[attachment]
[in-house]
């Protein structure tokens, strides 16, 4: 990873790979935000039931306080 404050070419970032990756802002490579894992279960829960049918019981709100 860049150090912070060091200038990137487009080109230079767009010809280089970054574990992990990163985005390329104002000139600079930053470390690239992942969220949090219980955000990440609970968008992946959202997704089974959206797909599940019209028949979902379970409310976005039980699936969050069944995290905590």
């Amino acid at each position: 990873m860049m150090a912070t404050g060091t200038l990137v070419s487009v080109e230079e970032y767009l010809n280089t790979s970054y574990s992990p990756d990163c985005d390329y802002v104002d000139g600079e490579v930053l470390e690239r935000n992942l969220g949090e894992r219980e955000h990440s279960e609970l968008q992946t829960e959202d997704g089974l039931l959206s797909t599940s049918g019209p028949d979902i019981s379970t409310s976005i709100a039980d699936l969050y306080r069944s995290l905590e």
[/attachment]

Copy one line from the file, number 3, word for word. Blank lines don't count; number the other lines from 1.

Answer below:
């Amino acid at each position: 990873m860049m150090a912070t404050g060091t200038l990137v070419s487009v080109e230079e970032y767009l010809n280089t790979s970054y574990s992990p990756d990163c985005d390329y802002v104002d000139g600079e490579v930053l470390e690239r935000n992942l969220g949090e894992r219980e955000h990440s279960e609970l968008q992946t829960e959202d997704g089974l039931l959206s797909t599940s049918g019209p028949d979902i019981s379970t409310s976005i709100a039980d699936l969050y306080r069944s995290l905590e």